In The Era Of Individuality, How Can Brands Create Successful Relationships With Their Customers?

We live in a crazy busy world, overwhelmed every day with pieces of information coming from many sources. We are all online almost 24/7, checking our social media profiles or posting selfies. Computers, mobile phones, tablets — it doesn’t matter the device, we want to be able to have access to whatever we want anywhere, at any time.

We always seem to be in a rush, sometimes not even aware of where we are running to so fast. We are in an era where individuality is apparently playing a leading role in the theater of experiences. Everybody wants to get noticed, fast, and reach as many followers and likes as possible in the quickest way. Now, a big question arises: Given this context, are human relationships still relevant?

I believe human relationships are now more important than ever, including when it comes to marketing and communication. The fact that today’s consumers are focused on their individuality, and bombarded every second with different pieces of information, also means they are becoming more and more sophisticated. They want to use the best product/service available to make their lives better or easier.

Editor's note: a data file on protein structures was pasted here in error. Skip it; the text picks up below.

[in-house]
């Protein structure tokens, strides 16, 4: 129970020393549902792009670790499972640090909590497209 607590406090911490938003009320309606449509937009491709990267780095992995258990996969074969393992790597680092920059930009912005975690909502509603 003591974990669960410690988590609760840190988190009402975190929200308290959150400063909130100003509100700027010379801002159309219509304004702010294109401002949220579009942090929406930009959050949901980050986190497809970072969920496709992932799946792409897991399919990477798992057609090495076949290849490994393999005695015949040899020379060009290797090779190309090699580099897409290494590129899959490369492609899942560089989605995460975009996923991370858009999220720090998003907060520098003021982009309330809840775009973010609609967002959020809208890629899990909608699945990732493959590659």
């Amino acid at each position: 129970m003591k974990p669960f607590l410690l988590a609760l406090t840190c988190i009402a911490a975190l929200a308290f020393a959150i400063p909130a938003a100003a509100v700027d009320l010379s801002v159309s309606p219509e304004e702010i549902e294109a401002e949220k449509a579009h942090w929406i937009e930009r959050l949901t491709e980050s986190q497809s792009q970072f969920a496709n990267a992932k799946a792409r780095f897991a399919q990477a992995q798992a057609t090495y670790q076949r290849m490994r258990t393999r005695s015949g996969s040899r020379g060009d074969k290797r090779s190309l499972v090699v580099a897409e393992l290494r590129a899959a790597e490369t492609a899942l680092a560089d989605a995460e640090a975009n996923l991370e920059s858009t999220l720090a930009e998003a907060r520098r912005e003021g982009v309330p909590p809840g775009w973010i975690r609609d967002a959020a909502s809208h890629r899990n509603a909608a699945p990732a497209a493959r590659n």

Therefore, brands can’t make people want things anymore; they actually must focus on making things people want. This is also a fundamental pillar of design thinking, which, according to IDEO CEO Tim Brown, is defined as: “a human-centered approach to innovation that draws from the designer’s toolkit to integrate the needs of people, the possibilities of technology, and the requirements for business success.”

That said, design thinking shows how important the concept of “human centricity” is in terms of innovation. And yes, it is a very important element not only when we talk about new products or services, but also when we develop new communication approaches. This is why I like to apply the metaphor of human life to brands, considering each brand as a person. This may sound a little crazy, but let me explain:

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